The three minutes passed in a breathless silence. The executions were suspended. Even the seven stupid persons who were awaiting their own decapitations may not have been entirely indifferent to the result of an experiment which was intended to demonstrate the nature of the experience which they were also to undergo. A hundred binoculars were directed upon that passive, bloodless head. The kinematographic operators stood in readiness. The appointed official said in a slow, clear voice, of a suitable gravity: "Jacques Moulins, if you desire that your property should be distributed according to your dispositions, and the laws of inheritance, I adjure you to wink with your right eye."
There were five seconds of tense expectancy, while every gaze was concentrated upon that ghastly visage, and then, slowly, steadily, completely, the left eye closed.
There was no doubt of that. Closed it remained. In that condition, with the right eye opened, and the left closed, it was subjected to the snapping of a hundred cameras. With a stupidity which persisted in death, Jacques Moulins had closed the wrong eye.
In doing this, he had given his hoarded wealth to be the lawyers' sport. He had started litigation which still persists, though his brother and children have gone to their destined ends, and of the money itself there is little - but that is another story.
The next day came, and the revolution of 1984 was an ended thing. Without change of law, without administrative order, it had ceased to function. The force which destroyed it was a common instinct of revulsion at which M. Duclos may have aimed when he led the attention of the nation to be concentrated upon the end of its victims, rather than upon the benefits which their deaths were supposed to bring. Before it ceased, it had been responsible for the deaths of 1,777,230 men, 1,183,026 women, and 11,314 children. Its influence upon the average intelligence of the people of France is a matter of history. But there was to be one more dramatic episode in the Chamber of Deputies before the curtain fell.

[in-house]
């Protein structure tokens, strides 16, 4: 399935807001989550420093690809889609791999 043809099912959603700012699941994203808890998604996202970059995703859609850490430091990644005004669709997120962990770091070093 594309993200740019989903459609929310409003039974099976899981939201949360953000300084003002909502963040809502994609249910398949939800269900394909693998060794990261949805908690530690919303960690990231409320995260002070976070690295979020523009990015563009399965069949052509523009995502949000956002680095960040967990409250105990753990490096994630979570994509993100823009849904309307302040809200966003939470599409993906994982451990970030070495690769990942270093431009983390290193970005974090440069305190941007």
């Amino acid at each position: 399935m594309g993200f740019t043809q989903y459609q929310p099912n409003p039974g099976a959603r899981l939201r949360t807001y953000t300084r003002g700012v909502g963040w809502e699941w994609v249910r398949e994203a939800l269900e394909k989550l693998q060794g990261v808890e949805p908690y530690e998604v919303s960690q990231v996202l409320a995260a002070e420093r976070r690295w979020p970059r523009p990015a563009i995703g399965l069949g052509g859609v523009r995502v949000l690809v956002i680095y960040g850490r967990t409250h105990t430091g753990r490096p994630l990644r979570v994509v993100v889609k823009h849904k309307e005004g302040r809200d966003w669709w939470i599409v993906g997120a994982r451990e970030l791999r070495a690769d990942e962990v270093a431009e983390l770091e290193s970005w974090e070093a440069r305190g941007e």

M. Bouchere might have been well content to forget the challenge which had been thrust upon him, but his opponent held to his point with an unswerving determination. Speaking with a deliberate obtuseness, as though the administration of the law were being continued with its past severity, he claimed that the Premier should submit himself to its decision on the accusation of stupidity which he had brought against him - a motion which M. Pardieu was very quick to second.
So accused, and on the issue of the experiment which had been agreed between them, M. Bouchere was unable to avoid the trial. Nor, in the changed temper of France, in its moment of sharp reaction, could there be any doubt of the verdict. The jury were unanimous in their decision that M. Bouchere had shown himself to be a stupid man.
So there was to be one more demonstration of the efficiency of the guillotine in raising the intellectual standard of the race - an unavoidable demonstration, for how could M. Bouchere ask for himself a mercy which he had denied to almost three millions of his fellow-citizens? And it was at this point that M. Duclos intervened again - not to obstruct the doom which he may have felt it to be particularly fitting that the man should himself experience who had caused it to fall upon so many, but to offer the problematic advantage of a further experiment.
It appeared that a chemist of his acquaintance had invented a certain glutinous substance of which he asserted that, if it were smeared upon the knife of the guillotine immediately before it descended, it would prevent effusion of the blood both from the head and trunk of the separated individual, and protect them also from any septic atmospheric contagion. He suggested that, under such conditions, it should not be beyond the resources of the surgical science of the day (as much in advance of that of fifty years earlier as that had been in advance of the practice of the previous century) to reunite the severed body, and M. Bouchere might survive both to relate his experience, and to acquire the wisdom which he now lacked.
As the drowning man will clutch at the useless straw, so did M. Bouchere at this unexpected glue-pot, though it was offered by the hand of him who had contrived his downfall.
* * * * *
The man could be seen for many years selling boot-laces at a street-corner in the Rue de la Paix. There was a scar round his neck. He did a good trade with the foreign tourists. He was undoubtedly of weak or disordered intellect. It was supposed to have been the result of an unusual shock. He is said to have died in the epidemic of 2002.
. . . He always said that the experience had been like a pleasant dream, beyond which he had no memory to recall. It would be of interest, if he could be regarded as a reliable witness - but suppose that he said it only that he might annoy M. Duclos?
* * * * *
End of this file.